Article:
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Roe was the Floor

“Nobody’s free until everybody’s free.” As we mark the 51st anniversary of Roe v. Wade, Fannie Lou Hamer’s words remain relevant in our fight for Reproductive Justice. As we acknowledge the second Roe anniversary post the Dobbs decision, over a dozen states have effectively banned abortion care and several others have severely limited access. It is not a coincidence that several of those states have some of the highest populations of Black people in the United States. Reproductive Justice advocates have long been advocating for the expansion of abortion access and now that we face some of the most severe restrictions we have seen in decades, we must demand more from our policymakers than the same policy ideas that have brought us to our current reality.

US after Roe

Interactive Map: US Abortion Policies and Access After Roe | Guttmacher …

Shortly after the Roe v. Wade decision in 1973, anti-abortion lawmakers immediately legislated our communities out of our rights. With precision, they ensured access to marginalized communities would be limited and paved the way for decades of racist and misogynistic policy that continues to undermine our bodily autonomy. For example, the Hyde Amendment was first added to the 1977 Medicaid appropriation bill and quickly spread across federally funded programs – effectively banning federal coverage of abortion care. Anti-abortion lawmakers across the country deployed this strategy again after Dobbs and used the aftermath of the decision to immediately pass anti-abortion laws alongside other policies attacking our bodily autonomy.

As we kick off an important election year, it is important that all candidates up and down the ballot push for more than just the “right” to abortion. As Reproductive Justice advocates, we know the idea of a right is tenuous at best, whether it is because of our race, gender, sexuality, or economic status. Is a legal right enough if we can’t access the care we need? The reality is Black women, girls, and gender expansive individuals had limited access to abortion care before the Dobbs decision. Our policymakers must be honest about the lived experiences of our communities to create impactful policy that will ensure everyone can access their rights safely, affordably, and without legal repercussions. Without meaningful efforts to integrate the Reproductive Justice framework into legislative solutions, we risk losing the opportunity to create policies that liberate us all.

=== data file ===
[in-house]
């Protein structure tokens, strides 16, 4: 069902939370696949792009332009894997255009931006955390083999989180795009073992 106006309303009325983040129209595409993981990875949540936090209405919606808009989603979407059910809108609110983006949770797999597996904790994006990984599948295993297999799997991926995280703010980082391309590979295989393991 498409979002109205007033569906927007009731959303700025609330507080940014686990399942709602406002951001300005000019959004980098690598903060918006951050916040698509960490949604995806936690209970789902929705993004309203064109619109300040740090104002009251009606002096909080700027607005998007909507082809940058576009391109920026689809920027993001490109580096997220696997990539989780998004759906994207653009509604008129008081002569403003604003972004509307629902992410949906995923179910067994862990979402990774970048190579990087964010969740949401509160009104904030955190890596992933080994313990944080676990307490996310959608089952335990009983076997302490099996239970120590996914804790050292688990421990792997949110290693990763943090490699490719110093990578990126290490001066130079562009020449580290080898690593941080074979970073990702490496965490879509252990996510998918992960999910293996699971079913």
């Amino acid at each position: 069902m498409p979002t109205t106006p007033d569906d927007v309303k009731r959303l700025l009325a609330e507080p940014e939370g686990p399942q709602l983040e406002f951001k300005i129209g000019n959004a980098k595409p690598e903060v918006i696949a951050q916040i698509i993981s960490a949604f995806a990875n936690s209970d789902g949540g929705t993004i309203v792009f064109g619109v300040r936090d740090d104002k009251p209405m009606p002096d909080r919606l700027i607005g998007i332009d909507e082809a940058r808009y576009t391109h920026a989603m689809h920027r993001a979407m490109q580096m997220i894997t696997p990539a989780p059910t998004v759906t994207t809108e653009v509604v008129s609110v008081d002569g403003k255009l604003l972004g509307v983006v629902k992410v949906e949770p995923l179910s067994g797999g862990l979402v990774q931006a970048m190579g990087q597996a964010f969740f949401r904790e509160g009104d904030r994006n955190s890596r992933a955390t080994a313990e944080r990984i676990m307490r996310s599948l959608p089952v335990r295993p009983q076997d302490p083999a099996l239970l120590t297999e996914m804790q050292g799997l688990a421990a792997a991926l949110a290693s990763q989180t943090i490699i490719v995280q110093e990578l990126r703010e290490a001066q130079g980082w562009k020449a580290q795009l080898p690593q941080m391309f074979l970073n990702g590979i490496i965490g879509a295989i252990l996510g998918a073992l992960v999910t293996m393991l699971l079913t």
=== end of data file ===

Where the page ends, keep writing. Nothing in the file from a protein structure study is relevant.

Contraceptive access, LGBTQIA+ rights, accurate school curriculums, and voting rights are just some of the issues anti-Reproductive Justice lawmakers have targeted alongside abortion access in the last few years. These fights, many of which started in states with higher-than-average Black populations, have made their way to Congress and the campaign trail. Politicians callously discuss what rights we as Black women, girls, and gender-expansive individuals “deserve” to have, with little consideration for our lived experiences.

That is exactly why In Our Own Voice will continue to uplift and fight for Reproductive Justice policy in 2024 and why we think you should too. Through our I AM A REPRODUCTIVE JUSTICE VOTER initiative, we ask you to join us in reminding our policymakers why Reproductive Justice informed policy solutions are the only thing that will ensure all of us can thrive.

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